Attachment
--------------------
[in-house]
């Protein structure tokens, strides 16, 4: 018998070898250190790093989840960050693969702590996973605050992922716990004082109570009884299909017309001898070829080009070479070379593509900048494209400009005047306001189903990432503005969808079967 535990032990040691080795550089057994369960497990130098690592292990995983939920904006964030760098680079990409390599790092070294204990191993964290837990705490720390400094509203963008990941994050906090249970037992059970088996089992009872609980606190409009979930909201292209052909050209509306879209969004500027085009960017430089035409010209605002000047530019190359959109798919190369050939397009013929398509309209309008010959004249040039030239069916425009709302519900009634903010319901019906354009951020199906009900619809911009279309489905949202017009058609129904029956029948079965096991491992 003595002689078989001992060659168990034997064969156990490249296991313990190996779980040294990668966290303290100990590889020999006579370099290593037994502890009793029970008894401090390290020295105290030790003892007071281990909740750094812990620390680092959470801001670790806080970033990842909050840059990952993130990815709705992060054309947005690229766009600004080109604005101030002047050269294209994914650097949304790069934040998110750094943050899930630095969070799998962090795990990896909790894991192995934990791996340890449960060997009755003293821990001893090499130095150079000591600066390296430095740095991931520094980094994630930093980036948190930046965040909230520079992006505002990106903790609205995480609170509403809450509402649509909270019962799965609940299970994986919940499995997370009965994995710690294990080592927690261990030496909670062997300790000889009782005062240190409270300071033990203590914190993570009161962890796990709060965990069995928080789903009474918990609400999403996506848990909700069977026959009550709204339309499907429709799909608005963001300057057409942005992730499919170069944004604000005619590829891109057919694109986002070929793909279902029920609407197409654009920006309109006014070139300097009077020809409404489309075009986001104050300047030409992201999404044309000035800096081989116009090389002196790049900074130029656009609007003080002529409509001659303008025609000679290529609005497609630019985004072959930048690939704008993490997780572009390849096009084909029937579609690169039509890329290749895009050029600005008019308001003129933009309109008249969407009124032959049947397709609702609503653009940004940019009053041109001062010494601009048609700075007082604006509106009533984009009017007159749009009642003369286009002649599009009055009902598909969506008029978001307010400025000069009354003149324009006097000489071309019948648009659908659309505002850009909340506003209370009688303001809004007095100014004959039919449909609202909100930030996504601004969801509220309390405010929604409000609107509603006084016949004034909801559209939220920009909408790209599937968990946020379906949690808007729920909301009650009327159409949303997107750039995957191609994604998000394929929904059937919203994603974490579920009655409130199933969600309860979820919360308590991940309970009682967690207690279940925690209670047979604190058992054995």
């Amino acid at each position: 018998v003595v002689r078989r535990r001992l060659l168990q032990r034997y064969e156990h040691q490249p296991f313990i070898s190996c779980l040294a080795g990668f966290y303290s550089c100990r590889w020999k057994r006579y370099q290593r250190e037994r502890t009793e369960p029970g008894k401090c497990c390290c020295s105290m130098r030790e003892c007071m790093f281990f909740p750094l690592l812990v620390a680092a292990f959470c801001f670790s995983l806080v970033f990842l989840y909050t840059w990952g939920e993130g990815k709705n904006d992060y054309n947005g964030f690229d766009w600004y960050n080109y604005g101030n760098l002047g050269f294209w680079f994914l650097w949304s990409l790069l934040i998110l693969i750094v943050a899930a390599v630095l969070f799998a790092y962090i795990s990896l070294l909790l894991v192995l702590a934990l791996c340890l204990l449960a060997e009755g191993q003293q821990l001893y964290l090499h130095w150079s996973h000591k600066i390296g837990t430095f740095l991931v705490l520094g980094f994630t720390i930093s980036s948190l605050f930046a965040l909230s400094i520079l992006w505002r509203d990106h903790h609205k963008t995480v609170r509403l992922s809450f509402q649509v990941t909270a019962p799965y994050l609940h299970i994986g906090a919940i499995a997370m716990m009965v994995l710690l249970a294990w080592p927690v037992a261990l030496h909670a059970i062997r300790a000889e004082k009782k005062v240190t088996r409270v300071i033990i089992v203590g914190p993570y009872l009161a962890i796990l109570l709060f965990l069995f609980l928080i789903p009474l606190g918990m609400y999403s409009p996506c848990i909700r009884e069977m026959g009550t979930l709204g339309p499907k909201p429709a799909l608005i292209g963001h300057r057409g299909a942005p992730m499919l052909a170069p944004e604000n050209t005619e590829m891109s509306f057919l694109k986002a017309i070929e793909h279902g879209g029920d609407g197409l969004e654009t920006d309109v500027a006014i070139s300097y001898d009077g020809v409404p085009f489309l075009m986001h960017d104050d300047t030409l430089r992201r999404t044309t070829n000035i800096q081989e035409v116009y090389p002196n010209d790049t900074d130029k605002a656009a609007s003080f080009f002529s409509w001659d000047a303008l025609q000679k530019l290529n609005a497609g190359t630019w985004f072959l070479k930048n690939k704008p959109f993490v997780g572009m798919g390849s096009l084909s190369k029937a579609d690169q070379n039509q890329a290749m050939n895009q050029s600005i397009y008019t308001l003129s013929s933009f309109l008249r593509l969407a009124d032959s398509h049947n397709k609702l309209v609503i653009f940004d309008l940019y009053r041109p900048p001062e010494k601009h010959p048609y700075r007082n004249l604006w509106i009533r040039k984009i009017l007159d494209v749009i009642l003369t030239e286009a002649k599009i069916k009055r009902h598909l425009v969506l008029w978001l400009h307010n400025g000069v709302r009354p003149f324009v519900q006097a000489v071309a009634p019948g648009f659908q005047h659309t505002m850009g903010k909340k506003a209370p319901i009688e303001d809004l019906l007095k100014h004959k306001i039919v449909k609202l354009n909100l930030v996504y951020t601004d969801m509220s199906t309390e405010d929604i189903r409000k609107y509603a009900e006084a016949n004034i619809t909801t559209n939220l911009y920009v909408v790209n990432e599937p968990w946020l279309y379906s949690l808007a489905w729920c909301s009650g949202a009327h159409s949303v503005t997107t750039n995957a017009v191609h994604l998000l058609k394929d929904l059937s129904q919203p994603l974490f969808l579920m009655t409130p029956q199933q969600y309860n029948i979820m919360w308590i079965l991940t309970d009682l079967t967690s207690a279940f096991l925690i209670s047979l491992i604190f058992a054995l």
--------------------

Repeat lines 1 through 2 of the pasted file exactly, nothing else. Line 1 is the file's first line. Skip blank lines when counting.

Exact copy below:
[in-house]
């Protein structure tokens, strides 16, 4: 018998070898250190790093989840960050693969702590996973605050992922716990004082109570009884299909017309001898070829080009070479070379593509900048494209400009005047306001189903990432503005969808079967 535990032990040691080795550089057994369960497990130098690592292990995983939920904006964030760098680079990409390599790092070294204990191993964290837990705490720390400094509203963008990941994050906090249970037992059970088996089992009872609980606190409009979930909201292209052909050209509306879209969004500027085009960017430089035409010209605002000047530019190359959109798919190369050939397009013929398509309209309008010959004249040039030239069916425009709302519900009634903010319901019906354009951020199906009900619809911009279309489905949202017009058609129904029956029948079965096991491992 003595002689078989001992060659168990034997064969156990490249296991313990190996779980040294990668966290303290100990590889020999006579370099290593037994502890009793029970008894401090390290020295105290030790003892007071281990909740750094812990620390680092959470801001670790806080970033990842909050840059990952993130990815709705992060054309947005690229766009600004080109604005101030002047050269294209994914650097949304790069934040998110750094943050899930630095969070799998962090795990990896909790894991192995934990791996340890449960060997009755003293821990001893090499130095150079000591600066390296430095740095991931520094980094994630930093980036948190930046965040909230520079992006505002990106903790609205995480609170509403809450509402649509909270019962799965609940299970994986919940499995997370009965994995710690294990080592927690261990030496909670062997300790000889009782005062240190409270300071033990203590914190993570009161962890796990709060965990069995928080789903009474918990609400999403996506848990909700069977026959009550709204339309499907429709799909608005963001300057057409942005992730499919170069944004604000005619590829891109057919694109986002070929793909279902029920609407197409654009920006309109006014070139300097009077020809409404489309075009986001104050300047030409992201999404044309000035800096081989116009090389002196790049900074130029656009609007003080002529409509001659303008025609000679290529609005497609630019985004072959930048690939704008993490997780572009390849096009084909029937579609690169039509890329290749895009050029600005008019308001003129933009309109008249969407009124032959049947397709609702609503653009940004940019009053041109001062010494601009048609700075007082604006509106009533984009009017007159749009009642003369286009002649599009009055009902598909969506008029978001307010400025000069009354003149324009006097000489071309019948648009659908659309505002850009909340506003209370009688303001809004007095100014004959039919449909609202909100930030996504601004969801509220309390405010929604409000609107509603006084016949004034909801559209939220920009909408790209599937968990946020379906949690808007729920909301009650009327159409949303997107750039995957191609994604998000394929929904059937919203994603974490579920009655409130199933969600309860979820919360308590991940309970009682967690207690279940925690209670047979604190058992054995």